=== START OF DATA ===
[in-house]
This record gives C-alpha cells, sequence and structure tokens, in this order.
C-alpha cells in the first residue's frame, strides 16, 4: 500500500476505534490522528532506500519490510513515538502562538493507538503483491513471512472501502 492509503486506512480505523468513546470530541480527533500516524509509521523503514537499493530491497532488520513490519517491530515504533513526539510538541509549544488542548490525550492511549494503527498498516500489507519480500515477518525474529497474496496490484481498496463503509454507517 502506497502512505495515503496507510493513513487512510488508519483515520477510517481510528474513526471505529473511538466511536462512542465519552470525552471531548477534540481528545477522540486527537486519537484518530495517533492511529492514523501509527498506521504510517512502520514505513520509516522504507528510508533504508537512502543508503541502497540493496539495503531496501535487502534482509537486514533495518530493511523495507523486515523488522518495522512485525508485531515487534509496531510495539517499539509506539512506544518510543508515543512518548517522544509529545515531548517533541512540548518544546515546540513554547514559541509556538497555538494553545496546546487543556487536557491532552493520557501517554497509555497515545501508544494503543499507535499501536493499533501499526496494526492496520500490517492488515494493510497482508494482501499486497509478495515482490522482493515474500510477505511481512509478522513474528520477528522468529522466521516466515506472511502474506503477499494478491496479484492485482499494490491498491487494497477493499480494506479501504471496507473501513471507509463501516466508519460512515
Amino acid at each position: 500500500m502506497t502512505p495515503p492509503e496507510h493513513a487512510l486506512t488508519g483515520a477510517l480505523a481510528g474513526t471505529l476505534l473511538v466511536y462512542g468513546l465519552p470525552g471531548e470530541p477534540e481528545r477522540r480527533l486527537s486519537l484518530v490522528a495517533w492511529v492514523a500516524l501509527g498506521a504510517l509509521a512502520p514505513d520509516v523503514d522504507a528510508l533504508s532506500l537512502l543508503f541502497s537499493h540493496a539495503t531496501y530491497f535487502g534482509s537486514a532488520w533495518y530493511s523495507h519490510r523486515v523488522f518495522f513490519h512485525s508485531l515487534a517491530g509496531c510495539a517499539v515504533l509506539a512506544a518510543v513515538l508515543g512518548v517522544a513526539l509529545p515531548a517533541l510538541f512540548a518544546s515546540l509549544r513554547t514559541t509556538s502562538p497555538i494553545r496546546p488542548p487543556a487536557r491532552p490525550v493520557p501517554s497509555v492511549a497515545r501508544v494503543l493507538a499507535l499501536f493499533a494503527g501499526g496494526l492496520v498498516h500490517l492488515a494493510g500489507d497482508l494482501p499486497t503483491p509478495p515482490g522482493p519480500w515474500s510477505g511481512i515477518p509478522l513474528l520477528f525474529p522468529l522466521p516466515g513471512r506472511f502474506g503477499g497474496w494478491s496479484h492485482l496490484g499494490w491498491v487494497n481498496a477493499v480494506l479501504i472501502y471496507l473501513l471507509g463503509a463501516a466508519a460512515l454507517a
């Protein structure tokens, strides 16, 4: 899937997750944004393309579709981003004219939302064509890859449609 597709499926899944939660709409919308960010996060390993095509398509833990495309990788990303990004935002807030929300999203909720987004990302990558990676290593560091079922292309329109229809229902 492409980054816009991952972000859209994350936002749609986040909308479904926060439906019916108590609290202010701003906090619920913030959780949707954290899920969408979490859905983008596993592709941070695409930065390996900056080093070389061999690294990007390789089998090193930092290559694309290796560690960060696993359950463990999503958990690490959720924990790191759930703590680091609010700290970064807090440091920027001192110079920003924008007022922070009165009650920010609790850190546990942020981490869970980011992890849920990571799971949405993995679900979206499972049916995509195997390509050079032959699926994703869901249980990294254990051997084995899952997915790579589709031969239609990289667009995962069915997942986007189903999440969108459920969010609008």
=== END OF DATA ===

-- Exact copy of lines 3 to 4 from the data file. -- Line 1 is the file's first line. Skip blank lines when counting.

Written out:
C-alpha cells in the first residue's frame, strides 16, 4: 500500500476505534490522528532506500519490510513515538502562538493507538503483491513471512472501502 492509503486506512480505523468513546470530541480527533500516524509509521523503514537499493530491497532488520513490519517491530515504533513526539510538541509549544488542548490525550492511549494503527498498516500489507519480500515477518525474529497474496496490484481498496463503509454507517 502506497502512505495515503496507510493513513487512510488508519483515520477510517481510528474513526471505529473511538466511536462512542465519552470525552471531548477534540481528545477522540486527537486519537484518530495517533492511529492514523501509527498506521504510517512502520514505513520509516522504507528510508533504508537512502543508503541502497540493496539495503531496501535487502534482509537486514533495518530493511523495507523486515523488522518495522512485525508485531515487534509496531510495539517499539509506539512506544518510543508515543512518548517522544509529545515531548517533541512540548518544546515546540513554547514559541509556538497555538494553545496546546487543556487536557491532552493520557501517554497509555497515545501508544494503543499507535499501536493499533501499526496494526492496520500490517492488515494493510497482508494482501499486497509478495515482490522482493515474500510477505511481512509478522513474528520477528522468529522466521516466515506472511502474506503477499494478491496479484492485482499494490491498491487494497477493499480494506479501504471496507473501513471507509463501516466508519460512515
Amino acid at each position: 500500500m502506497t502512505p495515503p492509503e496507510h493513513a487512510l486506512t488508519g483515520a477510517l480505523a481510528g474513526t471505529l476505534l473511538v466511536y462512542g468513546l465519552p470525552g471531548e470530541p477534540e481528545r477522540r480527533l486527537s486519537l484518530v490522528a495517533w492511529v492514523a500516524l501509527g498506521a504510517l509509521a512502520p514505513d520509516v523503514d522504507a528510508l533504508s532506500l537512502l543508503f541502497s537499493h540493496a539495503t531496501y530491497f535487502g534482509s537486514a532488520w533495518y530493511s523495507h519490510r523486515v523488522f518495522f513490519h512485525s508485531l515487534a517491530g509496531c510495539a517499539v515504533l509506539a512506544a518510543v513515538l508515543g512518548v517522544a513526539l509529545p515531548a517533541l510538541f512540548a518544546s515546540l509549544r513554547t514559541t509556538s502562538p497555538i494553545r496546546p488542548p487543556a487536557r491532552p490525550v493520557p501517554s497509555v492511549a497515545r501508544v494503543l493507538a499507535l499501536f493499533a494503527g501499526g496494526l492496520v498498516h500490517l492488515a494493510g500489507d497482508l494482501p499486497t503483491p509478495p515482490g522482493p519480500w515474500s510477505g511481512i515477518p509478522l513474528l520477528f525474529p522468529l522466521p516466515g513471512r506472511f502474506g503477499g497474496w494478491s496479484h492485482l496490484g499494490w491498491v487494497n481498496a477493499v480494506l479501504i472501502y471496507l473501513l471507509g463503509a463501516a466508519a460512515l454507517a